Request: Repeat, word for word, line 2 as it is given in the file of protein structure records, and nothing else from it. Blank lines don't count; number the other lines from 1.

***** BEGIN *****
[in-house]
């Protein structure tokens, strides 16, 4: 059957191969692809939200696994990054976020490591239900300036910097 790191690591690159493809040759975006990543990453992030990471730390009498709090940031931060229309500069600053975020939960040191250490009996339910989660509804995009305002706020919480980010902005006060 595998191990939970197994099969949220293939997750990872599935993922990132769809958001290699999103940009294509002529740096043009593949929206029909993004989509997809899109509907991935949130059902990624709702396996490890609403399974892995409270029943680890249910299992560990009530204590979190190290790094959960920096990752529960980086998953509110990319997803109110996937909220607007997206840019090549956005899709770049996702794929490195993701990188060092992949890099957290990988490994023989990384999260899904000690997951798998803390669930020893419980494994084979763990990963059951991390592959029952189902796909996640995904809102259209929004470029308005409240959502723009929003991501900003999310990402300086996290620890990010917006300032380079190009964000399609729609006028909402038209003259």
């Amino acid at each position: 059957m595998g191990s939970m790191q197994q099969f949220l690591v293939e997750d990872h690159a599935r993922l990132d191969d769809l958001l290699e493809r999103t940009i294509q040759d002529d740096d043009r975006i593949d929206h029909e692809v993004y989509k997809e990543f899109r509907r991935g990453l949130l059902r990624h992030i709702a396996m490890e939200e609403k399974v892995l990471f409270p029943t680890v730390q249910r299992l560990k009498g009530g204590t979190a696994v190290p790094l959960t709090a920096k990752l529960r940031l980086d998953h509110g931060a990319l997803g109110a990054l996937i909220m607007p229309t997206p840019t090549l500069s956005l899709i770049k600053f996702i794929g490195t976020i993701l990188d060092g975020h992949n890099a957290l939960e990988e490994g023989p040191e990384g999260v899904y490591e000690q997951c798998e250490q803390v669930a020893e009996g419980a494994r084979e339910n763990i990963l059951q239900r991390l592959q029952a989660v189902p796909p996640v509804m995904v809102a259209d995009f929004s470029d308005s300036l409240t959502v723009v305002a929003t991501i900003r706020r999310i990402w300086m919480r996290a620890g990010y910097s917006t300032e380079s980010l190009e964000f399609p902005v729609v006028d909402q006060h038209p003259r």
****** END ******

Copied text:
């Protein structure tokens, strides 16, 4: 059957191969692809939200696994990054976020490591239900300036910097 790191690591690159493809040759975006990543990453992030990471730390009498709090940031931060229309500069600053975020939960040191250490009996339910989660509804995009305002706020919480980010902005006060 595998191990939970197994099969949220293939997750990872599935993922990132769809958001290699999103940009294509002529740096043009593949929206029909993004989509997809899109509907991935949130059902990624709702396996490890609403399974892995409270029943680890249910299992560990009530204590979190190290790094959960920096990752529960980086998953509110990319997803109110996937909220607007997206840019090549956005899709770049996702794929490195993701990188060092992949890099957290990988490994023989990384999260899904000690997951798998803390669930020893419980494994084979763990990963059951991390592959029952189902796909996640995904809102259209929004470029308005409240959502723009929003991501900003999310990402300086996290620890990010917006300032380079190009964000399609729609006028909402038209003259």